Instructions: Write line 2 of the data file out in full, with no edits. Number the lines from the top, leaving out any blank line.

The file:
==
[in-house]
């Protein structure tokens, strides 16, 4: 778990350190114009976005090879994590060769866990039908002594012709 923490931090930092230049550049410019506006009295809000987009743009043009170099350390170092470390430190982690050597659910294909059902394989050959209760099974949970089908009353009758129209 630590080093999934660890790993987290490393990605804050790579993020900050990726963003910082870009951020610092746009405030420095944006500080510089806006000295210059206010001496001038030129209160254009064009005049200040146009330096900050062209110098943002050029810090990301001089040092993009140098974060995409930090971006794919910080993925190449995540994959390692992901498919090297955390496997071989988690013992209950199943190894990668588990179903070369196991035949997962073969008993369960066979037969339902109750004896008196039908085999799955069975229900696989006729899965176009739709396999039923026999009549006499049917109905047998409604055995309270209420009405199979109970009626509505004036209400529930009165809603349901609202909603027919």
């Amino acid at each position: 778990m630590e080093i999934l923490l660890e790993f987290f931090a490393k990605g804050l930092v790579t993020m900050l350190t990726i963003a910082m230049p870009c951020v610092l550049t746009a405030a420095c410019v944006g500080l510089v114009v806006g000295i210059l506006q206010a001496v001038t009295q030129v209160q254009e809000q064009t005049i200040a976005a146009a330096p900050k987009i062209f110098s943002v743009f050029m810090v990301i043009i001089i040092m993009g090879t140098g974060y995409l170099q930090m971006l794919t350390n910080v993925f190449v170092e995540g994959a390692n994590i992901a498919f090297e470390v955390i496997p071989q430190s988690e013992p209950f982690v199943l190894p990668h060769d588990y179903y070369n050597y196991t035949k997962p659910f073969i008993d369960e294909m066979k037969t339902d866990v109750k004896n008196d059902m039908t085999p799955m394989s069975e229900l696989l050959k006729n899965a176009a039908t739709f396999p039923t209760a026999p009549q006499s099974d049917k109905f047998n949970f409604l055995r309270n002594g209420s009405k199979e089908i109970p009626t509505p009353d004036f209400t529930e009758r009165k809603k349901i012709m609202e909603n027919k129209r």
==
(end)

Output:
């Protein structure tokens, strides 16, 4: 778990350190114009976005090879994590060769866990039908002594012709 923490931090930092230049550049410019506006009295809000987009743009043009170099350390170092470390430190982690050597659910294909059902394989050959209760099974949970089908009353009758129209 630590080093999934660890790993987290490393990605804050790579993020900050990726963003910082870009951020610092746009405030420095944006500080510089806006000295210059206010001496001038030129209160254009064009005049200040146009330096900050062209110098943002050029810090990301001089040092993009140098974060995409930090971006794919910080993925190449995540994959390692992901498919090297955390496997071989988690013992209950199943190894990668588990179903070369196991035949997962073969008993369960066979037969339902109750004896008196039908085999799955069975229900696989006729899965176009739709396999039923026999009549006499049917109905047998409604055995309270209420009405199979109970009626509505004036209400529930009165809603349901609202909603027919």